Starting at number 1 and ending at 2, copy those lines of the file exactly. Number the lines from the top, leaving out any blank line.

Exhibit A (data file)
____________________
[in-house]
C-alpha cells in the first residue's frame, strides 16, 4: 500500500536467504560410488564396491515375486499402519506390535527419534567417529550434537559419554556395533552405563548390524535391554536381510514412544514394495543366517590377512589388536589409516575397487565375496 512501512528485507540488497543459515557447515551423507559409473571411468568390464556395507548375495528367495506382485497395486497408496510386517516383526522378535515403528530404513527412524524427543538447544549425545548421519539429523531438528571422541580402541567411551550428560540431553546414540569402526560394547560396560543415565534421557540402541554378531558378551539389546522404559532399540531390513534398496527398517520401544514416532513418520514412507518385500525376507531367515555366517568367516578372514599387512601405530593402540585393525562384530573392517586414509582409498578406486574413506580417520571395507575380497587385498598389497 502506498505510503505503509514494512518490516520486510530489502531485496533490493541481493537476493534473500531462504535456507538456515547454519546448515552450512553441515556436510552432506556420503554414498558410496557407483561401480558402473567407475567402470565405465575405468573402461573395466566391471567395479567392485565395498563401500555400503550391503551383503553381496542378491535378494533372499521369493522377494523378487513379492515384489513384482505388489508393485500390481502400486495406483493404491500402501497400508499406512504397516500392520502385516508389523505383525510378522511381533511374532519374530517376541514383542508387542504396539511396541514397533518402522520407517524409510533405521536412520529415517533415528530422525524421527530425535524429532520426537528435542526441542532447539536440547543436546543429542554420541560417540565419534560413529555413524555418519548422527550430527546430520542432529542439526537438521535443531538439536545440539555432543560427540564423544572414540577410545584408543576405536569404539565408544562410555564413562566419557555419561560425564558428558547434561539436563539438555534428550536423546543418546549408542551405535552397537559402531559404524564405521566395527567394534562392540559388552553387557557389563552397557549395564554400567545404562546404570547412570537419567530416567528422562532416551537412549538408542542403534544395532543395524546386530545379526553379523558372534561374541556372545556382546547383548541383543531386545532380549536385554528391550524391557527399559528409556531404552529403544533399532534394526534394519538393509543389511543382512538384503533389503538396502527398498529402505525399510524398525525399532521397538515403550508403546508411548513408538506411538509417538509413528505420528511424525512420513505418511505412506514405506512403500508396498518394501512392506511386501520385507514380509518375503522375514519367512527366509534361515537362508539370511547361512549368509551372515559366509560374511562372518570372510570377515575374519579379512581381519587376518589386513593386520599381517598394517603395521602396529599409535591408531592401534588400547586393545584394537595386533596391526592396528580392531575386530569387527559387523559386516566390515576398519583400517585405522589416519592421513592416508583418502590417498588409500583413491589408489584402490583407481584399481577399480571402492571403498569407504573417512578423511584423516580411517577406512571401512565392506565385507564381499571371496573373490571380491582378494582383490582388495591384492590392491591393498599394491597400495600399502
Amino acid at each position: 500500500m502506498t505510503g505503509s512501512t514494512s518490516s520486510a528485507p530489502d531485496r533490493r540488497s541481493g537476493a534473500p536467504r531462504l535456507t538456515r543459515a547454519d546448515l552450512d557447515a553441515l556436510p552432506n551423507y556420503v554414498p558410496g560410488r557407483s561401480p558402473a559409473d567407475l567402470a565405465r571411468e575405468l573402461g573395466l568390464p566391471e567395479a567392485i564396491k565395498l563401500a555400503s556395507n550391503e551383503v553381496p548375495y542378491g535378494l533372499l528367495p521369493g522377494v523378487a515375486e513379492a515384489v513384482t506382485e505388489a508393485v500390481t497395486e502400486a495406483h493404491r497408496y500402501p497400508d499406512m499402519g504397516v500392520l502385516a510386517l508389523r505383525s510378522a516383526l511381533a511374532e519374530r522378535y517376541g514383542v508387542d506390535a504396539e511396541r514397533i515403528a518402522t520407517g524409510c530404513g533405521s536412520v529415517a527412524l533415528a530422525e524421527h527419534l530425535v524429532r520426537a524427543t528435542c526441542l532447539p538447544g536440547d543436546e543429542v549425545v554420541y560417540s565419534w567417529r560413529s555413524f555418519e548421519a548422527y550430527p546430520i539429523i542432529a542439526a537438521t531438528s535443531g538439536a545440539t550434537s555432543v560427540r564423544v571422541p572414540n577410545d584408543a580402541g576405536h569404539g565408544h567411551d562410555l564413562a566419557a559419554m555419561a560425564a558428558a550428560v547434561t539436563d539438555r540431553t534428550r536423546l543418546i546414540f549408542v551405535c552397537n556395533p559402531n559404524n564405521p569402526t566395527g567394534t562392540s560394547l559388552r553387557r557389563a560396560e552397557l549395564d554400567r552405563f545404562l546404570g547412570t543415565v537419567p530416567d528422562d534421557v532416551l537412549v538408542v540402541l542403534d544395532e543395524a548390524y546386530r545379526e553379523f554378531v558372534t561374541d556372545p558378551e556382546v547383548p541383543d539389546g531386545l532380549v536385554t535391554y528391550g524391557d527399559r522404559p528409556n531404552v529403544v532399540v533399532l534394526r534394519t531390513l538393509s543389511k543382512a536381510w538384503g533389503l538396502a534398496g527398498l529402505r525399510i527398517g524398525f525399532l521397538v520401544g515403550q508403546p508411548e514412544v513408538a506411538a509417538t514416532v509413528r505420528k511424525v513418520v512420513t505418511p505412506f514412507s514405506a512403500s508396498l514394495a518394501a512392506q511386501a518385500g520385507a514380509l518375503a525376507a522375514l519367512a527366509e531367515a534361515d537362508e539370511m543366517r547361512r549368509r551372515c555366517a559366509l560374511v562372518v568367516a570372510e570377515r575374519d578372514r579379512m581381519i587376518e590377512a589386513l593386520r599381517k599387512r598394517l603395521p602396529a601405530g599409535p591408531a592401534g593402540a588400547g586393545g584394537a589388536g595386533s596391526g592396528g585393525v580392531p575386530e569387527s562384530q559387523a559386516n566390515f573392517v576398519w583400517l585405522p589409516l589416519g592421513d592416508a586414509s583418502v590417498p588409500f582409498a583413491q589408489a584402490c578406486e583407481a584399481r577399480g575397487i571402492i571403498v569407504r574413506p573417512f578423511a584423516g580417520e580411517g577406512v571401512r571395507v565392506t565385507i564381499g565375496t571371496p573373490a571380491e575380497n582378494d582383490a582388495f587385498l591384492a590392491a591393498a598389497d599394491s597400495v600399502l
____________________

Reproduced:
[in-house]
C-alpha cells in the first residue's frame, strides 16, 4: 500500500536467504560410488564396491515375486499402519506390535527419534567417529550434537559419554556395533552405563548390524535391554536381510514412544514394495543366517590377512589388536589409516575397487565375496 512501512528485507540488497543459515557447515551423507559409473571411468568390464556395507548375495528367495506382485497395486497408496510386517516383526522378535515403528530404513527412524524427543538447544549425545548421519539429523531438528571422541580402541567411551550428560540431553546414540569402526560394547560396560543415565534421557540402541554378531558378551539389546522404559532399540531390513534398496527398517520401544514416532513418520514412507518385500525376507531367515555366517568367516578372514599387512601405530593402540585393525562384530573392517586414509582409498578406486574413506580417520571395507575380497587385498598389497 502506498505510503505503509514494512518490516520486510530489502531485496533490493541481493537476493534473500531462504535456507538456515547454519546448515552450512553441515556436510552432506556420503554414498558410496557407483561401480558402473567407475567402470565405465575405468573402461573395466566391471567395479567392485565395498563401500555400503550391503551383503553381496542378491535378494533372499521369493522377494523378487513379492515384489513384482505388489508393485500390481502400486495406483493404491500402501497400508499406512504397516500392520502385516508389523505383525510378522511381533511374532519374530517376541514383542508387542504396539511396541514397533518402522520407517524409510533405521536412520529415517533415528530422525524421527530425535524429532520426537528435542526441542532447539536440547543436546543429542554420541560417540565419534560413529555413524555418519548422527550430527546430520542432529542439526537438521535443531538439536545440539555432543560427540564423544572414540577410545584408543576405536569404539565408544562410555564413562566419557555419561560425564558428558547434561539436563539438555534428550536423546543418546549408542551405535552397537559402531559404524564405521566395527567394534562392540559388552553387557557389563552397557549395564554400567545404562546404570547412570537419567530416567528422562532416551537412549538408542542403534544395532543395524546386530545379526553379523558372534561374541556372545556382546547383548541383543531386545532380549536385554528391550524391557527399559528409556531404552529403544533399532534394526534394519538393509543389511543382512538384503533389503538396502527398498529402505525399510524398525525399532521397538515403550508403546508411548513408538506411538509417538509413528505420528511424525512420513505418511505412506514405506512403500508396498518394501512392506511386501520385507514380509518375503522375514519367512527366509534361515537362508539370511547361512549368509551372515559366509560374511562372518570372510570377515575374519579379512581381519587376518589386513593386520599381517598394517603395521602396529599409535591408531592401534588400547586393545584394537595386533596391526592396528580392531575386530569387527559387523559386516566390515576398519583400517585405522589416519592421513592416508583418502590417498588409500583413491589408489584402490583407481584399481577399480571402492571403498569407504573417512578423511584423516580411517577406512571401512565392506565385507564381499571371496573373490571380491582378494582383490582388495591384492590392491591393498599394491597400495600399502